HOW TO DETERMINE RANKING DIFFICULTY FOR A KEYWORD

Determining the ranking difficulty of a keyword will help you understand how hard it would be to rank high in Google for your target keywords. When it comes to ranking in Google, you need to understand who you would be up against before you target a keyword; otherwise, you could be entering a battle you won’t be able to win.

From an SEO perspective, competitors are pages in the website that rank at the top of Google for your target keywords. So that means that your competitors can be different for every single keyword you target. So there are three main things you are going to consider before you decide to pick a fight.

Three things you are going to consider

  1. Search intent

  2. Metrics of the top-ranking pages and websites

  3. Topical authority of the top ranking websites

Now, as we go through these points, we will create a list of self-check questions that would help you make informed decisions in your keyword targeting. Also, in other to see things like metrics of top-ranking pages, you need an SEO tool since Google won’t show you data on other pages. There are lots of great SEO tools out there to help you do this, but as a beginner, if you do not have any, you can search and use any of the free ones as well. I will be using the Ahrefs free SERP checker tool for this lesson. So let’s get started

  • SEARCH INTENT

The first thing you need to do is look at the SERP for the keyword you want to target, for example, “best iPhone charger,” and ask yourself this question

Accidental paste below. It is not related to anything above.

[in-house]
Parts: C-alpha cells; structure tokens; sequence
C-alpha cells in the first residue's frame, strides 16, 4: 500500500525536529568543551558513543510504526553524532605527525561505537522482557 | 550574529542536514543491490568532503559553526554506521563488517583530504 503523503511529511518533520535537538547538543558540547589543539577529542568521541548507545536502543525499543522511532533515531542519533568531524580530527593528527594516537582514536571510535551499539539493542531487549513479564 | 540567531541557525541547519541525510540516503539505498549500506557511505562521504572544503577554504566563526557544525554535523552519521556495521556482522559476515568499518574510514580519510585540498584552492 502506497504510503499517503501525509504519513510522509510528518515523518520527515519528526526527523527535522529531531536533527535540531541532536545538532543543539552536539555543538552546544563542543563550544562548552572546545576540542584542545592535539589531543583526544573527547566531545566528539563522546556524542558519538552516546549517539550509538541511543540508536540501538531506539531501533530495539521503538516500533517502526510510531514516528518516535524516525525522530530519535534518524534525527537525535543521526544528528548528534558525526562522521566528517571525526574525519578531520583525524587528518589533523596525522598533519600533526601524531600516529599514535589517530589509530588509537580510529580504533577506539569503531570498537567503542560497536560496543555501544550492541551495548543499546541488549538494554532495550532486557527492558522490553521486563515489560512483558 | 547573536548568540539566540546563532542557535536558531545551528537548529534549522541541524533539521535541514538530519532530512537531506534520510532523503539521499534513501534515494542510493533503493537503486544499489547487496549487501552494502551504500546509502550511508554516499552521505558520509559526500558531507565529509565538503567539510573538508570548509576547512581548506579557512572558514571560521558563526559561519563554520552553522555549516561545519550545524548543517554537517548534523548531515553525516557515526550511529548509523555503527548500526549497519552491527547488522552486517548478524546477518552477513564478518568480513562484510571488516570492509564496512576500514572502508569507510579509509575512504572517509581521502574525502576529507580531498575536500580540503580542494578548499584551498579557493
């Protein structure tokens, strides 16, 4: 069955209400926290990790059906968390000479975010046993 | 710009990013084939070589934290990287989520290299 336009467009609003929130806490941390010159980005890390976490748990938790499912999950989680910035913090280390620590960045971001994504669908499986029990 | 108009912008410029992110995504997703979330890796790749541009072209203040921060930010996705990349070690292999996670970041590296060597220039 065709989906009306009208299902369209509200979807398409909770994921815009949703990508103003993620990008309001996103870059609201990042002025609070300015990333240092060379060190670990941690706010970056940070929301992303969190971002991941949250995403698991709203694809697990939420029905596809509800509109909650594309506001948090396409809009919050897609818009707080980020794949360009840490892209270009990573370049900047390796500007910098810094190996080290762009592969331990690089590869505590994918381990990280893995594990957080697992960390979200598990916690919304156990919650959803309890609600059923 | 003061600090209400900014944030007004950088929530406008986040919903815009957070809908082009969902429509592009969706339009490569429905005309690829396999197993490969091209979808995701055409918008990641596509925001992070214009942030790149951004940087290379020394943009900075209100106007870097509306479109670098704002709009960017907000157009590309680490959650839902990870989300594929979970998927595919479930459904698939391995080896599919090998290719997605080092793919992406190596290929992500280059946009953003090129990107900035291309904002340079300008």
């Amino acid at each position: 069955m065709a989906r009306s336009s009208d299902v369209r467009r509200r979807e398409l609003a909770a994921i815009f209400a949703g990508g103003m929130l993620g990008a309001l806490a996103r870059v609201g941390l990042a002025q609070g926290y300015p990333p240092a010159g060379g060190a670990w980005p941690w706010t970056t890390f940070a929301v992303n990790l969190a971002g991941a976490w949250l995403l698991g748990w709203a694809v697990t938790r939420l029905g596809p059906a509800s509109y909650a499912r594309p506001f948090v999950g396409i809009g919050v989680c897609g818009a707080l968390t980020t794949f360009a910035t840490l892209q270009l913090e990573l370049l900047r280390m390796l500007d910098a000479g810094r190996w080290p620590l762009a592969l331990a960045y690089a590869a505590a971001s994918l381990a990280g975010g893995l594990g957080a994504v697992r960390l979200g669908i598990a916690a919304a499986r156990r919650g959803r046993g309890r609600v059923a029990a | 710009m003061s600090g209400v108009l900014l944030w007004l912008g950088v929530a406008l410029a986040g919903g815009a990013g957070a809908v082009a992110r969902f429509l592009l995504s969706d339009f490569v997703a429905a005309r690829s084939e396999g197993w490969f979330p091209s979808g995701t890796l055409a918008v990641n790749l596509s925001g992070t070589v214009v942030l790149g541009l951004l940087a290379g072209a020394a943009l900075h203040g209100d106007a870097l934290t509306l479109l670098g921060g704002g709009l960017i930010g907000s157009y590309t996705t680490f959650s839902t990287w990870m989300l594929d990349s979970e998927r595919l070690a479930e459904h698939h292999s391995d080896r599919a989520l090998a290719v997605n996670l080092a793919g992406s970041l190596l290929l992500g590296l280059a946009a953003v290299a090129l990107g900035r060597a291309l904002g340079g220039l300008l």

Do some of the top-ranking pages fail to closely march search intent? To find the solution to this question, you can go through the three C’s of search intent which are

  1. Content-type

  2. Content angle

  3. Content format

SERP overview for “best iPhone charger” on determining ranking difficulty for a keyword

And by the looks of it, they are all listicle blog posts using the freshness angle, so they do match it. Also, pay close attention to the titles and URLs of the top-ranking pages. In general, if the top pages include the primary keyword or a variation of it in the title and/or URL, they are likely targeting that keyword. For example, all the top-ranking pages for the query “best running shoe for children” are precisely about the keyword.

SERP overview for “best running shoe for children” on determining ranking difficulty for a keyword

Whereas; a query like “best keto diet” is a bit mixed. As you can see, some pages have explicitly gone with the angle “A keto diet meal plan and menu” as a result, it’s probably matching the searcher’s intent better than the more narrow post about the best keto diet for beginners.

SERP overview for “best keto diet” on determining ranking difficulty for a keyword

This is a sign of weakness in the SERP because it means there is probably a lack of rank quality content out there about the broad topic best keto diet. Now I don’t want you to take this as an advice that you must include the exact keyword phrase in your titles and/or URLs with this example; finding the best keto diet is actually a very broad need for a specific person.

  • METRICS OF THE TOP-RANKING PAGES AND WEBSITES

The first metric to look at is the number of websites that are linking to the page; this is popularly known as referring domains. As we already know, backlinks are one of Google’s most prominent ranking signals.